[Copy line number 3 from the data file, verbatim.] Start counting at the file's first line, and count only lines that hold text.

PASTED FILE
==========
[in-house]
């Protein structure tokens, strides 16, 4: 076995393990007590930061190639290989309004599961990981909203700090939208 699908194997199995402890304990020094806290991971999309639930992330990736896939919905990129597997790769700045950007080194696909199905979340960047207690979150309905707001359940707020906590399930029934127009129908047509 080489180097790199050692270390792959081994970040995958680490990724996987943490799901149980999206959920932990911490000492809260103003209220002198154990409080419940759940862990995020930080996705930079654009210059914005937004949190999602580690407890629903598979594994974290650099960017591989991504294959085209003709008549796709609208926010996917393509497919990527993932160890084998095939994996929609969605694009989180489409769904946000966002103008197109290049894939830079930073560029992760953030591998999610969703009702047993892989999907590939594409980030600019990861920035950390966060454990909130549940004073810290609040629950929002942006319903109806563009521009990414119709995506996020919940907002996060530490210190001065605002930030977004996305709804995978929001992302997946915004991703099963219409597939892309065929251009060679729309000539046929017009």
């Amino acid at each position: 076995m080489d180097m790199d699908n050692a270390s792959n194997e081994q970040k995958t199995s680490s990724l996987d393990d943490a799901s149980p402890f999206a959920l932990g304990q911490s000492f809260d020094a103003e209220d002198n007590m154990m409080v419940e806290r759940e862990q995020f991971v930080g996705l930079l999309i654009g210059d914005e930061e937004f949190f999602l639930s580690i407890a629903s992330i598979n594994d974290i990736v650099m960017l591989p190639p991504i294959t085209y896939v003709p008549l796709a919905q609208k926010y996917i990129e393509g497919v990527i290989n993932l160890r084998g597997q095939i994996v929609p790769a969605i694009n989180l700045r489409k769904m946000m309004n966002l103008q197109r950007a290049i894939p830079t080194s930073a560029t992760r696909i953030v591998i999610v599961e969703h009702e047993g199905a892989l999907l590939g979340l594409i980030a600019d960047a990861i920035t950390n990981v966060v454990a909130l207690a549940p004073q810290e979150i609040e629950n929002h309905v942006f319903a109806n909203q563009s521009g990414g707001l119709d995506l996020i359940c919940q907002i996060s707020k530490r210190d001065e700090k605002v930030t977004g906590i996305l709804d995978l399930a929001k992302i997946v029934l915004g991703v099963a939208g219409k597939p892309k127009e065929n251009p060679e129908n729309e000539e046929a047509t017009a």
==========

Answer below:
């Amino acid at each position: 076995m080489d180097m790199d699908n050692a270390s792959n194997e081994q970040k995958t199995s680490s990724l996987d393990d943490a799901s149980p402890f999206a959920l932990g304990q911490s000492f809260d020094a103003e209220d002198n007590m154990m409080v419940e806290r759940e862990q995020f991971v930080g996705l930079l999309i654009g210059d914005e930061e937004f949190f999602l639930s580690i407890a629903s992330i598979n594994d974290i990736v650099m960017l591989p190639p991504i294959t085209y896939v003709p008549l796709a919905q609208k926010y996917i990129e393509g497919v990527i290989n993932l160890r084998g597997q095939i994996v929609p790769a969605i694009n989180l700045r489409k769904m946000m309004n966002l103008q197109r950007a290049i894939p830079t080194s930073a560029t992760r696909i953030v591998i999610v599961e969703h009702e047993g199905a892989l999907l590939g979340l594409i980030a600019d960047a990861i920035t950390n990981v966060v454990a909130l207690a549940p004073q810290e979150i609040e629950n929002h309905v942006f319903a109806n909203q563009s521009g990414g707001l119709d995506l996020i359940c919940q907002i996060s707020k530490r210190d001065e700090k605002v930030t977004g906590i996305l709804d995978l399930a929001k992302i997946v029934l915004g991703v099963a939208g219409k597939p892309k127009e065929n251009p060679e129908n729309e000539e046929a047509t017009a």